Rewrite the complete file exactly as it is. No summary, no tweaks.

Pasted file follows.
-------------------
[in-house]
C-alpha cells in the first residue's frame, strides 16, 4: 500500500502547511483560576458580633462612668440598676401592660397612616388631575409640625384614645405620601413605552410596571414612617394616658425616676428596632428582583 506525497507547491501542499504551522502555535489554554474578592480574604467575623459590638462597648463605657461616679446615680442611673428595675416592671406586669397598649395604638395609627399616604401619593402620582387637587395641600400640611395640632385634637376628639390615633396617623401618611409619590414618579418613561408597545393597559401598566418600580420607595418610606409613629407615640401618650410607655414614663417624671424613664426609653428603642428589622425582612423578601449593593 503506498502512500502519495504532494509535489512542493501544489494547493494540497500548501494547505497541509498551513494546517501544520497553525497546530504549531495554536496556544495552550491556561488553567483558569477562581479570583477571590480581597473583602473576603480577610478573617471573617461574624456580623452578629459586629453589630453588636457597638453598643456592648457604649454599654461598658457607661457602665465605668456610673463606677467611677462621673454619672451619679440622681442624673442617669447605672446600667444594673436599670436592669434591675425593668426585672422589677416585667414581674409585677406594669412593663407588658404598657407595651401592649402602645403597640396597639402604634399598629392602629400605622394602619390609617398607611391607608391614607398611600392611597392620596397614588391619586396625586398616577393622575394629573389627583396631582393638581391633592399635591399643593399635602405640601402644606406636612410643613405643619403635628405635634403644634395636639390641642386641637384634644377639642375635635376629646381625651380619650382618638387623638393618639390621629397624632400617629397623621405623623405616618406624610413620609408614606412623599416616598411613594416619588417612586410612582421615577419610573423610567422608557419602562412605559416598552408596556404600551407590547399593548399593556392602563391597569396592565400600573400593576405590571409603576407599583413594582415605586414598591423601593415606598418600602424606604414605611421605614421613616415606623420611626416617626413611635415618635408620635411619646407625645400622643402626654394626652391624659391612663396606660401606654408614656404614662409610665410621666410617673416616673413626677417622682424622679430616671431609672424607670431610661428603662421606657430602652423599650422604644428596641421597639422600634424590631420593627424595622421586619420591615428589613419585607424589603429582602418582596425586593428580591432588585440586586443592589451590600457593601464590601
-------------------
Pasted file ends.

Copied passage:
[in-house]
C-alpha cells in the first residue's frame, strides 16, 4: 500500500502547511483560576458580633462612668440598676401592660397612616388631575409640625384614645405620601413605552410596571414612617394616658425616676428596632428582583 506525497507547491501542499504551522502555535489554554474578592480574604467575623459590638462597648463605657461616679446615680442611673428595675416592671406586669397598649395604638395609627399616604401619593402620582387637587395641600400640611395640632385634637376628639390615633396617623401618611409619590414618579418613561408597545393597559401598566418600580420607595418610606409613629407615640401618650410607655414614663417624671424613664426609653428603642428589622425582612423578601449593593 503506498502512500502519495504532494509535489512542493501544489494547493494540497500548501494547505497541509498551513494546517501544520497553525497546530504549531495554536496556544495552550491556561488553567483558569477562581479570583477571590480581597473583602473576603480577610478573617471573617461574624456580623452578629459586629453589630453588636457597638453598643456592648457604649454599654461598658457607661457602665465605668456610673463606677467611677462621673454619672451619679440622681442624673442617669447605672446600667444594673436599670436592669434591675425593668426585672422589677416585667414581674409585677406594669412593663407588658404598657407595651401592649402602645403597640396597639402604634399598629392602629400605622394602619390609617398607611391607608391614607398611600392611597392620596397614588391619586396625586398616577393622575394629573389627583396631582393638581391633592399635591399643593399635602405640601402644606406636612410643613405643619403635628405635634403644634395636639390641642386641637384634644377639642375635635376629646381625651380619650382618638387623638393618639390621629397624632400617629397623621405623623405616618406624610413620609408614606412623599416616598411613594416619588417612586410612582421615577419610573423610567422608557419602562412605559416598552408596556404600551407590547399593548399593556392602563391597569396592565400600573400593576405590571409603576407599583413594582415605586414598591423601593415606598418600602424606604414605611421605614421613616415606623420611626416617626413611635415618635408620635411619646407625645400622643402626654394626652391624659391612663396606660401606654408614656404614662409610665410621666410617673416616673413626677417622682424622679430616671431609672424607670431610661428603662421606657430602652423599650422604644428596641421597639422600634424590631420593627424595622421586619420591615428589613419585607424589603429582602418582596425586593428580591432588585440586586443592589451590600457593601464590601